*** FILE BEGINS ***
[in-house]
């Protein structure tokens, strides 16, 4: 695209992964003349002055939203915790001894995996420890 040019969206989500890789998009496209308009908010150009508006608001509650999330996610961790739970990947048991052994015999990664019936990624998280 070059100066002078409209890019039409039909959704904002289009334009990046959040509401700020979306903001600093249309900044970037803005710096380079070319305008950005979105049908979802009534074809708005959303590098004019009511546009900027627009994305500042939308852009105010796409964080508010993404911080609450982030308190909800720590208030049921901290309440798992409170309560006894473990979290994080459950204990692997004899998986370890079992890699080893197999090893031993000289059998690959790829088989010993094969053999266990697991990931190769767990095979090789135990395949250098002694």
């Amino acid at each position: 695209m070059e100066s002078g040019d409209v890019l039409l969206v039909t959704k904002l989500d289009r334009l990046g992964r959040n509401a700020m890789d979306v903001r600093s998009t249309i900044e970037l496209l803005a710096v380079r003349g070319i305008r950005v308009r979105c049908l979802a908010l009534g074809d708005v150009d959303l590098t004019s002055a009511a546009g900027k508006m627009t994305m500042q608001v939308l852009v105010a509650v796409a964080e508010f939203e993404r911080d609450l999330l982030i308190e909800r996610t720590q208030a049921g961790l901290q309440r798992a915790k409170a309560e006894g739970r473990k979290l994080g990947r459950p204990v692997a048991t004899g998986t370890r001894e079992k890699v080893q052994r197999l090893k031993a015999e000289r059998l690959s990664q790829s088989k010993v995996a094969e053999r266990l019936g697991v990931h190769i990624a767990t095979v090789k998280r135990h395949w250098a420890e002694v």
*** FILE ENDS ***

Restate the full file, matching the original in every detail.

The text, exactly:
[in-house]
């Protein structure tokens, strides 16, 4: 695209992964003349002055939203915790001894995996420890 040019969206989500890789998009496209308009908010150009508006608001509650999330996610961790739970990947048991052994015999990664019936990624998280 070059100066002078409209890019039409039909959704904002289009334009990046959040509401700020979306903001600093249309900044970037803005710096380079070319305008950005979105049908979802009534074809708005959303590098004019009511546009900027627009994305500042939308852009105010796409964080508010993404911080609450982030308190909800720590208030049921901290309440798992409170309560006894473990979290994080459950204990692997004899998986370890079992890699080893197999090893031993000289059998690959790829088989010993094969053999266990697991990931190769767990095979090789135990395949250098002694």
């Amino acid at each position: 695209m070059e100066s002078g040019d409209v890019l039409l969206v039909t959704k904002l989500d289009r334009l990046g992964r959040n509401a700020m890789d979306v903001r600093s998009t249309i900044e970037l496209l803005a710096v380079r003349g070319i305008r950005v308009r979105c049908l979802a908010l009534g074809d708005v150009d959303l590098t004019s002055a009511a546009g900027k508006m627009t994305m500042q608001v939308l852009v105010a509650v796409a964080e508010f939203e993404r911080d609450l999330l982030i308190e909800r996610t720590q208030a049921g961790l901290q309440r798992a915790k409170a309560e006894g739970r473990k979290l994080g990947r459950p204990v692997a048991t004899g998986t370890r001894e079992k890699v080893q052994r197999l090893k031993a015999e000289r059998l690959s990664q790829s088989k010993v995996a094969e053999r266990l019936g697991v990931h190769i990624a767990t095979v090789k998280r135990h395949w250098a420890e002694v």